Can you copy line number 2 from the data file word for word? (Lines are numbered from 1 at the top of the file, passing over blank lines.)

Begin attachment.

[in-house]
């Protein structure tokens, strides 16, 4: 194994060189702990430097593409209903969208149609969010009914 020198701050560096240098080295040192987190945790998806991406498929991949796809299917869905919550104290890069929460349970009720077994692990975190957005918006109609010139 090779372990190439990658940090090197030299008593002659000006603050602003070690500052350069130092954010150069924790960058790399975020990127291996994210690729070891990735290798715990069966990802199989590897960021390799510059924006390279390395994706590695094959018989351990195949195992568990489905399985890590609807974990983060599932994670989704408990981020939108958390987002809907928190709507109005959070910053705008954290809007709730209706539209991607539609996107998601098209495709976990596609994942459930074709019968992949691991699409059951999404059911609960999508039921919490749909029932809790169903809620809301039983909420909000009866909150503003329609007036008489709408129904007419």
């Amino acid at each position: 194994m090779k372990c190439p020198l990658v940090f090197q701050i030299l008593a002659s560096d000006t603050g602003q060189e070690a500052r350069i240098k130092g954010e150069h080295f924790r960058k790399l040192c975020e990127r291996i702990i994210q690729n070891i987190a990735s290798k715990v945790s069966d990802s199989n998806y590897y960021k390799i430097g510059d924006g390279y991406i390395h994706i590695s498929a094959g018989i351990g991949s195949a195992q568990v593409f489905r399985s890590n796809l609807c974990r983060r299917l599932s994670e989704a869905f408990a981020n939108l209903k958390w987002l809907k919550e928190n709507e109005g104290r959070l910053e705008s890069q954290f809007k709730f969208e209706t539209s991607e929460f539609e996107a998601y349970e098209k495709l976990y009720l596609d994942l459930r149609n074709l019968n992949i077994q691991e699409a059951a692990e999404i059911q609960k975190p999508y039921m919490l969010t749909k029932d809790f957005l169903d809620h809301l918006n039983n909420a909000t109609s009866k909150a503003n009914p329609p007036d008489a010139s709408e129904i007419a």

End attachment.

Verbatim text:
């Protein structure tokens, strides 16, 4: 194994060189702990430097593409209903969208149609969010009914 020198701050560096240098080295040192987190945790998806991406498929991949796809299917869905919550104290890069929460349970009720077994692990975190957005918006109609010139 090779372990190439990658940090090197030299008593002659000006603050602003070690500052350069130092954010150069924790960058790399975020990127291996994210690729070891990735290798715990069966990802199989590897960021390799510059924006390279390395994706590695094959018989351990195949195992568990489905399985890590609807974990983060599932994670989704408990981020939108958390987002809907928190709507109005959070910053705008954290809007709730209706539209991607539609996107998601098209495709976990596609994942459930074709019968992949691991699409059951999404059911609960999508039921919490749909029932809790169903809620809301039983909420909000009866909150503003329609007036008489709408129904007419």